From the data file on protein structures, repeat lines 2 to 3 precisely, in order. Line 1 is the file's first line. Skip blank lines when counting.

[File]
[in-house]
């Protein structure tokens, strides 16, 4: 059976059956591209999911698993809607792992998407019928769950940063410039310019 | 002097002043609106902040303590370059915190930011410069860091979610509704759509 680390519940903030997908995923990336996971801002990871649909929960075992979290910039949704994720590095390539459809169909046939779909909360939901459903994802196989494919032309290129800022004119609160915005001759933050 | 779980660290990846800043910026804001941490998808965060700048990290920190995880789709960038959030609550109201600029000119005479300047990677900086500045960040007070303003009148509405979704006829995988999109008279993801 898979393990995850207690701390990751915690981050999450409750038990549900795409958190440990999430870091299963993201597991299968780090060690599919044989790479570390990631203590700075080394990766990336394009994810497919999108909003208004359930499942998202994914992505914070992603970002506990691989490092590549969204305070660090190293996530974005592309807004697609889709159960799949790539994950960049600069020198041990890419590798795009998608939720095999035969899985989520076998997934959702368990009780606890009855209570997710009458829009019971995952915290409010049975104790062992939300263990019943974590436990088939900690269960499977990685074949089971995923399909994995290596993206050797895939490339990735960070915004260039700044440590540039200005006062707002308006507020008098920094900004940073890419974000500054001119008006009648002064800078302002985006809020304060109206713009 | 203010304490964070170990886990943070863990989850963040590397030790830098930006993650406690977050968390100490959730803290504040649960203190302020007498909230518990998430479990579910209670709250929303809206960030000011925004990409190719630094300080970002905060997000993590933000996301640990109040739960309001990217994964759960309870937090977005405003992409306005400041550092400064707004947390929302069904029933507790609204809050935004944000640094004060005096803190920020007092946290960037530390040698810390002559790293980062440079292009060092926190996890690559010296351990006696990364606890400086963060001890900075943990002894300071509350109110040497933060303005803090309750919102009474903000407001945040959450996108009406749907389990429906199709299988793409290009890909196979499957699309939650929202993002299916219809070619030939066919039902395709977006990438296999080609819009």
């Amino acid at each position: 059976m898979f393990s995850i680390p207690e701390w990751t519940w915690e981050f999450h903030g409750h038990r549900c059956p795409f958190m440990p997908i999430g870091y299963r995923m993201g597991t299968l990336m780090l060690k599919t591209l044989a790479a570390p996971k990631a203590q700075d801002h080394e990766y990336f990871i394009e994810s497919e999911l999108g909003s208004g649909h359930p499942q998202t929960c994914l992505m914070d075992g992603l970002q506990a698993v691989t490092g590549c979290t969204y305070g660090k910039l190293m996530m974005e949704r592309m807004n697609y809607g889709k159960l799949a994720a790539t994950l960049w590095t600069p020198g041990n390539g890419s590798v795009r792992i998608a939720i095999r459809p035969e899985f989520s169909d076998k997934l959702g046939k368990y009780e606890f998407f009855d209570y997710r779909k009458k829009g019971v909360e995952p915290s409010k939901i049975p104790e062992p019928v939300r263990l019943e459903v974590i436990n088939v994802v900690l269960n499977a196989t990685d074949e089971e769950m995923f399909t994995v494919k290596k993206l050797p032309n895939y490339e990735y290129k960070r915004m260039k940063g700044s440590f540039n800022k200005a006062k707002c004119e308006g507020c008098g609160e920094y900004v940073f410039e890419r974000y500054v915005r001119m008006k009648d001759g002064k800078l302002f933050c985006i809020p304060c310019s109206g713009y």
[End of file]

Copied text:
């Protein structure tokens, strides 16, 4: 059976059956591209999911698993809607792992998407019928769950940063410039310019 | 002097002043609106902040303590370059915190930011410069860091979610509704759509 680390519940903030997908995923990336996971801002990871649909929960075992979290910039949704994720590095390539459809169909046939779909909360939901459903994802196989494919032309290129800022004119609160915005001759933050 | 779980660290990846800043910026804001941490998808965060700048990290920190995880789709960038959030609550109201600029000119005479300047990677900086500045960040007070303003009148509405979704006829995988999109008279993801 898979393990995850207690701390990751915690981050999450409750038990549900795409958190440990999430870091299963993201597991299968780090060690599919044989790479570390990631203590700075080394990766990336394009994810497919999108909003208004359930499942998202994914992505914070992603970002506990691989490092590549969204305070660090190293996530974005592309807004697609889709159960799949790539994950960049600069020198041990890419590798795009998608939720095999035969899985989520076998997934959702368990009780606890009855209570997710009458829009019971995952915290409010049975104790062992939300263990019943974590436990088939900690269960499977990685074949089971995923399909994995290596993206050797895939490339990735960070915004260039700044440590540039200005006062707002308006507020008098920094900004940073890419974000500054001119008006009648002064800078302002985006809020304060109206713009 | 203010304490964070170990886990943070863990989850963040590397030790830098930006993650406690977050968390100490959730803290504040649960203190302020007498909230518990998430479990579910209670709250929303809206960030000011925004990409190719630094300080970002905060997000993590933000996301640990109040739960309001990217994964759960309870937090977005405003992409306005400041550092400064707004947390929302069904029933507790609204809050935004944000640094004060005096803190920020007092946290960037530390040698810390002559790293980062440079292009060092926190996890690559010296351990006696990364606890400086963060001890900075943990002894300071509350109110040497933060303005803090309750919102009474903000407001945040959450996108009406749907389990429906199709299988793409290009890909196979499957699309939650929202993002299916219809070619030939066919039902395709977006990438296999080609819009």
């Amino acid at each position: 059976m898979f393990s995850i680390p207690e701390w990751t519940w915690e981050f999450h903030g409750h038990r549900c059956p795409f958190m440990p997908i999430g870091y299963r995923m993201g597991t299968l990336m780090l060690k599919t591209l044989a790479a570390p996971k990631a203590q700075d801002h080394e990766y990336f990871i394009e994810s497919e999911l999108g909003s208004g649909h359930p499942q998202t929960c994914l992505m914070d075992g992603l970002q506990a698993v691989t490092g590549c979290t969204y305070g660090k910039l190293m996530m974005e949704r592309m807004n697609y809607g889709k159960l799949a994720a790539t994950l960049w590095t600069p020198g041990n390539g890419s590798v795009r792992i998608a939720i095999r459809p035969e899985f989520s169909d076998k997934l959702g046939k368990y009780e606890f998407f009855d209570y997710r779909k009458k829009g019971v909360e995952p915290s409010k939901i049975p104790e062992p019928v939300r263990l019943e459903v974590i436990n088939v994802v900690l269960n499977a196989t990685d074949e089971e769950m995923f399909t994995v494919k290596k993206l050797p032309n895939y490339e990735y290129k960070r915004m260039k940063g700044s440590f540039n800022k200005a006062k707002c004119e308006g507020c008098g609160e920094y900004v940073f410039e890419r974000y500054v915005r001119m008006k009648d001759g002064k800078l302002f933050c985006i809020p304060c310019s109206g713009y």